______________________________________Solution        Time (s)______________________________________Process 1Developer       45Bleach-fix 1    45Wash            120Process 2Develop/amplify 45Stop            10Bleach-fix 2    35Wash            120______________________________________

Agitation was carried out manually by lifting a strip about 50 mm and turning it through 180° then releasing it every 5 seconds.

The following solutions were used for this example:

______________________________________Developer/Amplifier1-hydroxyethylidene-1,1'-diphosphonic acid                    0.5    gdiethylenetriaminepentaacetic acid                    0.8    gdipotassium hydrogen phosphate                    40     ghydroxylammonium sulfate (HAS)                    1.3    gCD3                      5.5    gpotassium chloride       0.5    ghydrogen peroxide (30%)  2.7    gpH adjusted to           11.5Bleach-fix 1sodium metabisulfite     30     gsodium hydroxide         5      gammonium thiosulfate     20     g1.56M ammonium iron (III) EDTA                    20     mlwater to                 1      literpH adjusted to           5.2Stopsodium metabisulfite     50     gwater to                 1      literpH adjusted to           4.7Bleach-fix 21.56M ammonium iron (III) EDTA                    20     mlammonium thiosulfate     20     gStop as above (either seasoned or not) to                    1      literpH adjusted to           5.2______________________________________

The experiment was repeated with pseudo seasoned bleach-fixes and stop bath made by making a processing solution by taking 300 ml of the previous processing solution in the sequence and adding to 500 ml of the fresh solution of the processing solution being seasoned. This simulates a carry over of a previous solution of 300 ml for every 500 ml being replenished. This seasoning regime is carried out from second solution to the last non-wash step so that seasoning products will be carried down the whole process as would be the case in a continuous processing machine. The seasoned bleach-fixes and fixes had 1.5 g/l silver chloride added additionally.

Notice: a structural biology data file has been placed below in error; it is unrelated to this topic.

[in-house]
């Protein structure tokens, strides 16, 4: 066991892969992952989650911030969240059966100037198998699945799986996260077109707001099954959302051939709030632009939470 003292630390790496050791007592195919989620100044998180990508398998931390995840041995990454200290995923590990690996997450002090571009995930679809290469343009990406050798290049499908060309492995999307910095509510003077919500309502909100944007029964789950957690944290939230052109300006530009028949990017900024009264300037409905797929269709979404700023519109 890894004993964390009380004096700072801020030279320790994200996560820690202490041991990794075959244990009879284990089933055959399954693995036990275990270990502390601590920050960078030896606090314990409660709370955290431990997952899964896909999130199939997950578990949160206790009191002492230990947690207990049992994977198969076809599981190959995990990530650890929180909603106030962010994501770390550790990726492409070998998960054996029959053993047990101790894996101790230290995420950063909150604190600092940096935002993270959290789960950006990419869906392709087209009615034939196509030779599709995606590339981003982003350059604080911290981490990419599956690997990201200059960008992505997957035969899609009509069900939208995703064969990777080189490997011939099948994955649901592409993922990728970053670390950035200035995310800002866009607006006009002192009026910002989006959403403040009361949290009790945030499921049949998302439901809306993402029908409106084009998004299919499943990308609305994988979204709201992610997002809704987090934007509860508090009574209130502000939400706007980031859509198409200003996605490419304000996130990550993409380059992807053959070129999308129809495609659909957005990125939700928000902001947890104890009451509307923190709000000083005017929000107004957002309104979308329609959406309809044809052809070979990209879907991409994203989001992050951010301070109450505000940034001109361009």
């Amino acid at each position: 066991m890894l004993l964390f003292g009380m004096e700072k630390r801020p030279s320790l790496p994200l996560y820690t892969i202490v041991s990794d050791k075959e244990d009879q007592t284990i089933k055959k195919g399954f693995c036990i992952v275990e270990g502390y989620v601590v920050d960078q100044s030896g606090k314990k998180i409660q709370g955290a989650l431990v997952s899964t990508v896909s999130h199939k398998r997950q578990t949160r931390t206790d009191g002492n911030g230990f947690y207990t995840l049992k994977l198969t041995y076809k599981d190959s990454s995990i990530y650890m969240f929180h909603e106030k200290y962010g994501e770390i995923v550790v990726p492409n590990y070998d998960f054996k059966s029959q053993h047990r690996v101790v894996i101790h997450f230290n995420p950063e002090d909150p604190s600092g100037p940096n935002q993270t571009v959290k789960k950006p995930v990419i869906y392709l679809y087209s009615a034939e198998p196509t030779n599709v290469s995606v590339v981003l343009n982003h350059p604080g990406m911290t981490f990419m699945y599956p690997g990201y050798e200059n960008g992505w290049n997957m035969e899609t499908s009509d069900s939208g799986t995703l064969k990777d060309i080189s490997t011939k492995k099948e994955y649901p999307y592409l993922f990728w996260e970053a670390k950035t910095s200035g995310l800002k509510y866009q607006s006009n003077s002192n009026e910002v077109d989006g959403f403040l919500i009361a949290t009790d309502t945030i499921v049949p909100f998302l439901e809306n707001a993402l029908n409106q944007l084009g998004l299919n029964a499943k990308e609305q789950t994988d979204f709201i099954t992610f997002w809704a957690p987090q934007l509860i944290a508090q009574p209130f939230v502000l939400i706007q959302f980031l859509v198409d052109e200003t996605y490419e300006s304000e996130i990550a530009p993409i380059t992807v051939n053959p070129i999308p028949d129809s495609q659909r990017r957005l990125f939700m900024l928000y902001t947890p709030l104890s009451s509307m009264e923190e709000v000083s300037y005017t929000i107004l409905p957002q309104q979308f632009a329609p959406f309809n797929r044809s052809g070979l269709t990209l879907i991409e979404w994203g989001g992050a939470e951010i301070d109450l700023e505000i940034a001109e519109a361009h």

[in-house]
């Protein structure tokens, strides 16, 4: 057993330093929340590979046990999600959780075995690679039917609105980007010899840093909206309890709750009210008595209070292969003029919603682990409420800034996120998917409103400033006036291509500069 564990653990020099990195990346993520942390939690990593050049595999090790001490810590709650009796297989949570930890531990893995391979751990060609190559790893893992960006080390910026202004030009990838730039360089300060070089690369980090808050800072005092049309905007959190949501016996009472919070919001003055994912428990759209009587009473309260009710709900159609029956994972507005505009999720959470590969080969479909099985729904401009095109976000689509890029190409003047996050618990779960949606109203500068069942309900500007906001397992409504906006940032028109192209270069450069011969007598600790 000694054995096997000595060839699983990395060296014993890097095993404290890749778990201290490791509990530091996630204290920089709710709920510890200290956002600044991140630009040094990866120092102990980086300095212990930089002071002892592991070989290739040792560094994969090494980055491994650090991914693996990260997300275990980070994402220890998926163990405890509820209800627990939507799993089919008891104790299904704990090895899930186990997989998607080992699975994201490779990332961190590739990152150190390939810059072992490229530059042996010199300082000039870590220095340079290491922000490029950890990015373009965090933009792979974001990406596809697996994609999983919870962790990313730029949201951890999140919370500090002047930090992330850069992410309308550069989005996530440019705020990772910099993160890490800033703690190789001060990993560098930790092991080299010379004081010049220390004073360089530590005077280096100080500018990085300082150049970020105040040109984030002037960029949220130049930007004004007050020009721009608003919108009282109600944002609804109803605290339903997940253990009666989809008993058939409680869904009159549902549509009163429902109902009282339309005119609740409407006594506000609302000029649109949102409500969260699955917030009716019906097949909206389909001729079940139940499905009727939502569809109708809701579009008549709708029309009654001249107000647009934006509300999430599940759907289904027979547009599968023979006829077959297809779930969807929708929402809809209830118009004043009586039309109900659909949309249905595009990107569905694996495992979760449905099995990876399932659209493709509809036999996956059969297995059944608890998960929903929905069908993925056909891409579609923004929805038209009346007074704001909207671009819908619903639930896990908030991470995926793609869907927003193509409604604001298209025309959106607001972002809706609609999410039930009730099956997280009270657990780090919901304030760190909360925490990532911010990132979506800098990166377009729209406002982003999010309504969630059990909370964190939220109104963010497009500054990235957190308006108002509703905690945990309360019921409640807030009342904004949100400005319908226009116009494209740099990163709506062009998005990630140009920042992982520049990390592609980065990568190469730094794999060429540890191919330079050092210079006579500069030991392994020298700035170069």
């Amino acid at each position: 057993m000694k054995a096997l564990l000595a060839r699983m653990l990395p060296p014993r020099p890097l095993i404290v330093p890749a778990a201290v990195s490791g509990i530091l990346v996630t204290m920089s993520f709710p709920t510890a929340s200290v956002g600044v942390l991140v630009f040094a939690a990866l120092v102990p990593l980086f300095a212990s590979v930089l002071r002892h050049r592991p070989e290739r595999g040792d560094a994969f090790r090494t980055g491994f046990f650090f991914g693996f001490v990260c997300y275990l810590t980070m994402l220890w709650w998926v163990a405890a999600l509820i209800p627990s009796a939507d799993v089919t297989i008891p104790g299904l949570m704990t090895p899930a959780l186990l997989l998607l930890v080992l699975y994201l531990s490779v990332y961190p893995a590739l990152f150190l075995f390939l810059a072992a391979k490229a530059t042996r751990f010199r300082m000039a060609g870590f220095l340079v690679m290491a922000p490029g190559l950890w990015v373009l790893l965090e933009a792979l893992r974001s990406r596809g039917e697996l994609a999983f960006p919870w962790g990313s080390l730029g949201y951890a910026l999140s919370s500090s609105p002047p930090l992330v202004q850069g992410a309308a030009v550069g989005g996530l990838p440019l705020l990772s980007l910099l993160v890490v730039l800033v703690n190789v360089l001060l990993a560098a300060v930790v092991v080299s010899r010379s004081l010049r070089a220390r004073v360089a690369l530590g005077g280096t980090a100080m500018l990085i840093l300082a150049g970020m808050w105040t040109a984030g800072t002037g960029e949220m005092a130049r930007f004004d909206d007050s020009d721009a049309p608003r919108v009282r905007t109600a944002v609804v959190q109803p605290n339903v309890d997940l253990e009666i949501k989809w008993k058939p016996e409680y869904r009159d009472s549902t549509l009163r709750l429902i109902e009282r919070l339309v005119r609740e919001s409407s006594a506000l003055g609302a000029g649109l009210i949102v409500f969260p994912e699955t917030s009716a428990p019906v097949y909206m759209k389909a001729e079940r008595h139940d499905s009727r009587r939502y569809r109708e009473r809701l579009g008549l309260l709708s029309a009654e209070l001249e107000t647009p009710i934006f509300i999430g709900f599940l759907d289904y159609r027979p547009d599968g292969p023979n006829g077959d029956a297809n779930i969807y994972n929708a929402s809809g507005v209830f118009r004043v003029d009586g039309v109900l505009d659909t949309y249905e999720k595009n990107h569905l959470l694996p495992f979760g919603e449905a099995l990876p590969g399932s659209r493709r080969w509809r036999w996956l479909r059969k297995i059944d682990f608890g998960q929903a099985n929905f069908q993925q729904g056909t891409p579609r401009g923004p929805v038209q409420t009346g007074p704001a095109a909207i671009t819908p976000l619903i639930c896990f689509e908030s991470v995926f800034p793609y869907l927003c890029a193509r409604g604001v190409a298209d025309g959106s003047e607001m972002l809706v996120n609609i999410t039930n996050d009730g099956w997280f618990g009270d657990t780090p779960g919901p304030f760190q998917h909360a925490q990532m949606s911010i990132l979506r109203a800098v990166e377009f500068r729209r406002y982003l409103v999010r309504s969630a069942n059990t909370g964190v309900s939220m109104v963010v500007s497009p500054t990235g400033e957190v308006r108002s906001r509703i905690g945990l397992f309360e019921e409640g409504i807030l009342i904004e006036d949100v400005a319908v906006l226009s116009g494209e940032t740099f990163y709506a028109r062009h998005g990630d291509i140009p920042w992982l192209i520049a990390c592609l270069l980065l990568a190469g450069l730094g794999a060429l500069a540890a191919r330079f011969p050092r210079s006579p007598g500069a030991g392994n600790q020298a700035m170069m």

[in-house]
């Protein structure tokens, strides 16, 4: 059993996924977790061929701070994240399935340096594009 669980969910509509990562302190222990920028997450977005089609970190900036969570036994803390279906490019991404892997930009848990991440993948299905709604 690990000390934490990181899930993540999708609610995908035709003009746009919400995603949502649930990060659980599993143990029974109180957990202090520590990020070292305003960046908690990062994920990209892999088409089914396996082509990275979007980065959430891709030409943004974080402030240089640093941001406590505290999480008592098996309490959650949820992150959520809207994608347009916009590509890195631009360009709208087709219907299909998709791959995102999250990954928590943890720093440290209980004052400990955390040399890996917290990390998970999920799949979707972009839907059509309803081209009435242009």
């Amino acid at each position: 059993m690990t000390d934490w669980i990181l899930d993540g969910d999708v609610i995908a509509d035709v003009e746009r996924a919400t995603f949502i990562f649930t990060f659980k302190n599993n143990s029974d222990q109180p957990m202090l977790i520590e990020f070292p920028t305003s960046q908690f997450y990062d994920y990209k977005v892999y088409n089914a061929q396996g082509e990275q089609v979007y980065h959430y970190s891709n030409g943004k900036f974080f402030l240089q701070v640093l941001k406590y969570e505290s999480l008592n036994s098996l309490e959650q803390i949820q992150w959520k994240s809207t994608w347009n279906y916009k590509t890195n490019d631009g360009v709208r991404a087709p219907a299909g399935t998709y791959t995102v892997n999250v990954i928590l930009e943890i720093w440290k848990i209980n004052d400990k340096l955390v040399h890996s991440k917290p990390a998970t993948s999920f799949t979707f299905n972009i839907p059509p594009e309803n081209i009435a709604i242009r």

In order to see the effect that the processes had on stain, the unexposed portions of the wedges were measured after drying using an X-Rite densitometer.

The results obtained are tabulated below:

______________________________________Seasoning Extent       Red Stain  Green Stain                            Blue Stain______________________________________Process 1(control)fresh       0.11         0.14   0.11pseudo seasoned       0.11         0.15   0.11Process 2(invention)fresh       0.11         0.12   0.09pseudo seasoned       0.11         0.12   0.09______________________________________